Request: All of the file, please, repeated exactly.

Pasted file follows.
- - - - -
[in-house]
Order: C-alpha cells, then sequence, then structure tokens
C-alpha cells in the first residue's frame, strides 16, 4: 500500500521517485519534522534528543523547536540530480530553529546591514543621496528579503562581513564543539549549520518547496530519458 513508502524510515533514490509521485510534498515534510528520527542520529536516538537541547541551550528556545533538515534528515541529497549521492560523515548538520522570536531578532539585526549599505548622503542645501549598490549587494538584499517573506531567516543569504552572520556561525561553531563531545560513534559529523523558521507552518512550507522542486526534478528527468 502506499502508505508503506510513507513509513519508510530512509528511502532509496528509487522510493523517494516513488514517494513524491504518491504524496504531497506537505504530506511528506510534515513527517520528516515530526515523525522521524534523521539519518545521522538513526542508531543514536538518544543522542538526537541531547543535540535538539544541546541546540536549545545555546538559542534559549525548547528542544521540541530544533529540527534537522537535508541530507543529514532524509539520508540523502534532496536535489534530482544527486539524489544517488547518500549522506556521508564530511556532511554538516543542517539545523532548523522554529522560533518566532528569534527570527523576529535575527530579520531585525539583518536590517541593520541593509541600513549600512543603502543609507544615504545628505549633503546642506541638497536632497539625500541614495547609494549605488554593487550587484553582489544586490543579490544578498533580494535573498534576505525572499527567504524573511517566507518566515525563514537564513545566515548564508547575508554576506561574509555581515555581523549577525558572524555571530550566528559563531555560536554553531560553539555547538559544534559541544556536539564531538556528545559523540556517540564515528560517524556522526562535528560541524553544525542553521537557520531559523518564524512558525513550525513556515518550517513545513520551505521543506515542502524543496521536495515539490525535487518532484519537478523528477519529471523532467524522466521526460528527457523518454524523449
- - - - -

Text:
[in-house]
Order: C-alpha cells, then sequence, then structure tokens
C-alpha cells in the first residue's frame, strides 16, 4: 500500500521517485519534522534528543523547536540530480530553529546591514543621496528579503562581513564543539549549520518547496530519458 513508502524510515533514490509521485510534498515534510528520527542520529536516538537541547541551550528556545533538515534528515541529497549521492560523515548538520522570536531578532539585526549599505548622503542645501549598490549587494538584499517573506531567516543569504552572520556561525561553531563531545560513534559529523523558521507552518512550507522542486526534478528527468 502506499502508505508503506510513507513509513519508510530512509528511502532509496528509487522510493523517494516513488514517494513524491504518491504524496504531497506537505504530506511528506510534515513527517520528516515530526515523525522521524534523521539519518545521522538513526542508531543514536538518544543522542538526537541531547543535540535538539544541546541546540536549545545555546538559542534559549525548547528542544521540541530544533529540527534537522537535508541530507543529514532524509539520508540523502534532496536535489534530482544527486539524489544517488547518500549522506556521508564530511556532511554538516543542517539545523532548523522554529522560533518566532528569534527570527523576529535575527530579520531585525539583518536590517541593520541593509541600513549600512543603502543609507544615504545628505549633503546642506541638497536632497539625500541614495547609494549605488554593487550587484553582489544586490543579490544578498533580494535573498534576505525572499527567504524573511517566507518566515525563514537564513545566515548564508547575508554576506561574509555581515555581523549577525558572524555571530550566528559563531555560536554553531560553539555547538559544534559541544556536539564531538556528545559523540556517540564515528560517524556522526562535528560541524553544525542553521537557520531559523518564524512558525513550525513556515518550517513545513520551505521543506515542502524543496521536495515539490525535487518532484519537478523528477519529471523532467524522466521526460528527457523518454524523449